However, as your herd grows in size, it becomes expensive to call your vet for every incident, and you will save time and money by handling basic medical care on your own. Here are some basic goat medical supplies to have on hand:
Goats need constant deworming, on a regular schedule. It's important to not only administer de-wormer, but also to alternate different worm treatments in order to eliminate different parasites, and provide regular rotation of high-quality pasture and forage to reduce parasite load.
Depending on their diet and forage, goats usually require mineral supplements in order to stay healthy and prevent disease. In most cases, you can simply make mineral supplements available freely, and goats will consume as much as they need.
Just as in people, a goat's digestion can become too acidic. If you allow them free access to baking soda, they will naturally eat it to adjust their digestive pH balance.
Keeping goat electrolytes on hand can help a goat more quickly recover from a variety of illnesses. Just as in humans, adding electrolytes to the diet can help a goat feel better more quickly.
A drencher is a great piece of equipment to have on hand for administering de-wormer or other oral medications to goats.
Goat First Aid Kit
It's a good idea to create a goat first aid kit, with medical supplies all in one place and ready to go in case of emergencies. A good goat first aid kit should include:
- Disposable examination gloves
- A drencher for administering oral medication
- Cotton balls
- Alcohol wipes
- Gauze bandages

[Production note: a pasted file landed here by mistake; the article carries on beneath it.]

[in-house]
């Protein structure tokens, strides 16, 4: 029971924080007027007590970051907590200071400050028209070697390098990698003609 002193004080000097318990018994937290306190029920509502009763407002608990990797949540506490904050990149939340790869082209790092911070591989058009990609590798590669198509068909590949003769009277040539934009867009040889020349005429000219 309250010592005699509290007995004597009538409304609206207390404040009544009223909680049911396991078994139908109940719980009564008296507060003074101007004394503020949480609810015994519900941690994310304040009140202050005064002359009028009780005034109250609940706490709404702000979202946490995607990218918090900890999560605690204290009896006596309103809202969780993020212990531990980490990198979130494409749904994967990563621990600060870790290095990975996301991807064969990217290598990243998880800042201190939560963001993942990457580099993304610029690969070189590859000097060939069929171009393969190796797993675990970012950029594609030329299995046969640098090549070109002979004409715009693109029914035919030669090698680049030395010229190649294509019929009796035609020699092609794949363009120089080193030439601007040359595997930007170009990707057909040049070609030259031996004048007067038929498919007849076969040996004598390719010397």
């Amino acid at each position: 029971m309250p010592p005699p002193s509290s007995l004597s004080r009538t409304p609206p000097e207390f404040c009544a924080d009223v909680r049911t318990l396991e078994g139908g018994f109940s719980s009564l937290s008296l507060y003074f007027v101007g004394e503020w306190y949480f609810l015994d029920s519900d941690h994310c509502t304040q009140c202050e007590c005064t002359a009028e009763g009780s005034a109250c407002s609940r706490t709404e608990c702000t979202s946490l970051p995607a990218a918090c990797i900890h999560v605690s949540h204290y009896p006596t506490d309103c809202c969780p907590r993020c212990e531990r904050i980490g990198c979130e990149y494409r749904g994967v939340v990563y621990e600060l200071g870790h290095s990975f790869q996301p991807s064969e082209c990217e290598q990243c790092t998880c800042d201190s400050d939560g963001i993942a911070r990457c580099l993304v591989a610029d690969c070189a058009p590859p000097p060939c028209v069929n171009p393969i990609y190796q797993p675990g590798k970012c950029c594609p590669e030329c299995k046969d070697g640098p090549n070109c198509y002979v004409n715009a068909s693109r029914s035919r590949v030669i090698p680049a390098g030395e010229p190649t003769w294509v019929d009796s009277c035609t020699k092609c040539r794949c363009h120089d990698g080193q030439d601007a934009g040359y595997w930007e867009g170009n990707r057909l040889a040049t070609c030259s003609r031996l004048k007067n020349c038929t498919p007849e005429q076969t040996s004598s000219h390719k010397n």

- Elastic bandages
- Digital instant-read thermometer
- Syringes and needles for administering injections. You will need several sizes for different size goats and different medications
- Feeding tube with syringe
- Clippers for removing hair around injuries
- Sharp sterile scalpel
- Sharp sterile scissors
- Blood stop powder for hoof trimming
- Activated charcoal for accidental poisoning
- Milk of magnesia for digestive problems
Over time and in consultation with your vet, you will determine what kinds of medications are needed most often on your farm, and how to dose and administer them.
Goat Feeders and Waterers
Although goats are prized for being resourceful foragers, they will still need a regular supply of food from you, and will always need fresh water available. Food supply becomes even more important when you are raising dairy goats or meat goats.
The feed station should be large enough that all your goats can eat at once if they choose, and should keep the food off the ground; many goats will refuse to eat food from the ground. There are a huge range of feeder sizes and designs available.